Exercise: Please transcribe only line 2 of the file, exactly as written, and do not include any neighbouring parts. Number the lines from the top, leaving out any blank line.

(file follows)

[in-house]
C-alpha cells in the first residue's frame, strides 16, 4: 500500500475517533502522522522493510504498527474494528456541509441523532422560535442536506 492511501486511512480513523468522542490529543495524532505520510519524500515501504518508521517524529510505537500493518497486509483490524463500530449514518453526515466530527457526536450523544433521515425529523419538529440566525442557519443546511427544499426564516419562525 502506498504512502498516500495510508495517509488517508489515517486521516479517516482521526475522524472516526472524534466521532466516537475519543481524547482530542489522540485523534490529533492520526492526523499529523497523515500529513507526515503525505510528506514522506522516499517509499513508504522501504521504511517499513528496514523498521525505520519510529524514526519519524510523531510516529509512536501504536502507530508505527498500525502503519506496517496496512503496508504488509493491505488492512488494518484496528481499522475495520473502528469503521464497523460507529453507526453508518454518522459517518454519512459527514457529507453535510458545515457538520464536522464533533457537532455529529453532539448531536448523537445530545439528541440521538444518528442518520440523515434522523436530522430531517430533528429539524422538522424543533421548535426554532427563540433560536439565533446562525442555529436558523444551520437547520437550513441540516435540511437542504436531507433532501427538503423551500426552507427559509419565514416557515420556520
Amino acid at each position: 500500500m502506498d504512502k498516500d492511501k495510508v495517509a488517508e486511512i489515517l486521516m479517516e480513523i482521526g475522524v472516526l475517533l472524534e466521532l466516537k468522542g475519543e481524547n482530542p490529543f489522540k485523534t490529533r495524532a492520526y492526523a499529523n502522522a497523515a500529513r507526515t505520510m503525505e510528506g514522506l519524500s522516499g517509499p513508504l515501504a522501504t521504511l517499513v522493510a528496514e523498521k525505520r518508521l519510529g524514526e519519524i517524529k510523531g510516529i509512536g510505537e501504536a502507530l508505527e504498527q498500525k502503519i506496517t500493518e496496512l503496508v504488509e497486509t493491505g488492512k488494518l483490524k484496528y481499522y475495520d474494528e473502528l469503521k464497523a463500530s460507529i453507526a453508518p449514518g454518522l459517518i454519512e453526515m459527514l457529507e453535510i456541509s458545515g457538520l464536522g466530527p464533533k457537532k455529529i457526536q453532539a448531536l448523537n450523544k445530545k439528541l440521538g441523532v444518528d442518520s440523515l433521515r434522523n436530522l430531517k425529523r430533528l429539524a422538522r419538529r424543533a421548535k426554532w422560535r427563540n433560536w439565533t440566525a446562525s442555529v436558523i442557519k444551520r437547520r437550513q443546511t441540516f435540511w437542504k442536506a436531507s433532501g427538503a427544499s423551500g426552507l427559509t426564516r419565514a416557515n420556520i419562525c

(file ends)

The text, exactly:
C-alpha cells in the first residue's frame, strides 16, 4: 500500500475517533502522522522493510504498527474494528456541509441523532422560535442536506 492511501486511512480513523468522542490529543495524532505520510519524500515501504518508521517524529510505537500493518497486509483490524463500530449514518453526515466530527457526536450523544433521515425529523419538529440566525442557519443546511427544499426564516419562525 502506498504512502498516500495510508495517509488517508489515517486521516479517516482521526475522524472516526472524534466521532466516537475519543481524547482530542489522540485523534490529533492520526492526523499529523497523515500529513507526515503525505510528506514522506522516499517509499513508504522501504521504511517499513528496514523498521525505520519510529524514526519519524510523531510516529509512536501504536502507530508505527498500525502503519506496517496496512503496508504488509493491505488492512488494518484496528481499522475495520473502528469503521464497523460507529453507526453508518454518522459517518454519512459527514457529507453535510458545515457538520464536522464533533457537532455529529453532539448531536448523537445530545439528541440521538444518528442518520440523515434522523436530522430531517430533528429539524422538522424543533421548535426554532427563540433560536439565533446562525442555529436558523444551520437547520437550513441540516435540511437542504436531507433532501427538503423551500426552507427559509419565514416557515420556520